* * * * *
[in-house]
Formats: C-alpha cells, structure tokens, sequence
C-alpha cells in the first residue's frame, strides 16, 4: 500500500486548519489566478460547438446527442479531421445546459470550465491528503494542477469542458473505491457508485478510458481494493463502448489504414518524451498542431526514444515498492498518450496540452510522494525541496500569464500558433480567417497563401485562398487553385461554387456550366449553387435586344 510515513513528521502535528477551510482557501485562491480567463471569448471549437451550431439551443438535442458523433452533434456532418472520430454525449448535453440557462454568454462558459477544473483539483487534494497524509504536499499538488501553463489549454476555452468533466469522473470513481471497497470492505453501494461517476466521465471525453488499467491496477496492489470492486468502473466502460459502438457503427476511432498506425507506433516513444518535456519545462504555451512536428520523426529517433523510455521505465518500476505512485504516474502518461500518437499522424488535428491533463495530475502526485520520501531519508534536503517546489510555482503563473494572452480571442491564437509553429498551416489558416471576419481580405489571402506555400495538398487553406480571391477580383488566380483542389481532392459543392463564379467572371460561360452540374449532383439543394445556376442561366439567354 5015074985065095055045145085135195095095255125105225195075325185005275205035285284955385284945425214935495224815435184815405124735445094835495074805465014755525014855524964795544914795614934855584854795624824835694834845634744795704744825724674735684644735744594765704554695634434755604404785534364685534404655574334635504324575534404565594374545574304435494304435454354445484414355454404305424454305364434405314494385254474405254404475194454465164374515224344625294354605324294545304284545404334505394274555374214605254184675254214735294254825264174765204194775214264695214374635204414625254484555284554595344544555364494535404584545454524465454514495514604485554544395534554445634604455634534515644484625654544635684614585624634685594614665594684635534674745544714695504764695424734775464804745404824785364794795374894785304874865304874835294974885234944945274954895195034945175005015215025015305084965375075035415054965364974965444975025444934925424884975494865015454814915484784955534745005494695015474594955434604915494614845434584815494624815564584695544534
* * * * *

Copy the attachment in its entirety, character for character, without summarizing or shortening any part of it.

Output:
[in-house]
Formats: C-alpha cells, structure tokens, sequence
C-alpha cells in the first residue's frame, strides 16, 4: 500500500486548519489566478460547438446527442479531421445546459470550465491528503494542477469542458473505491457508485478510458481494493463502448489504414518524451498542431526514444515498492498518450496540452510522494525541496500569464500558433480567417497563401485562398487553385461554387456550366449553387435586344 510515513513528521502535528477551510482557501485562491480567463471569448471549437451550431439551443438535442458523433452533434456532418472520430454525449448535453440557462454568454462558459477544473483539483487534494497524509504536499499538488501553463489549454476555452468533466469522473470513481471497497470492505453501494461517476466521465471525453488499467491496477496492489470492486468502473466502460459502438457503427476511432498506425507506433516513444518535456519545462504555451512536428520523426529517433523510455521505465518500476505512485504516474502518461500518437499522424488535428491533463495530475502526485520520501531519508534536503517546489510555482503563473494572452480571442491564437509553429498551416489558416471576419481580405489571402506555400495538398487553406480571391477580383488566380483542389481532392459543392463564379467572371460561360452540374449532383439543394445556376442561366439567354 5015074985065095055045145085135195095095255125105225195075325185005275205035285284955385284945425214935495224815435184815405124735445094835495074805465014755525014855524964795544914795614934855584854795624824835694834845634744795704744825724674735684644735744594765704554695634434755604404785534364685534404655574334635504324575534404565594374545574304435494304435454354445484414355454404305424454305364434405314494385254474405254404475194454465164374515224344625294354605324294545304284545404334505394274555374214605254184675254214735294254825264174765204194775214264695214374635204414625254484555284554595344544555364494535404584545454524465454514495514604485554544395534554445634604455634534515644484625654544635684614585624634685594614665594684635534674745544714695504764695424734775464804745404824785364794795374894785304874865304874835294974885234944945274954895195034945175005015215025015305084965375075035415054965364974965444975025444934925424884975494865015454814915484784955534745005494695015474594955434604915494614845434584815494624815564584695544534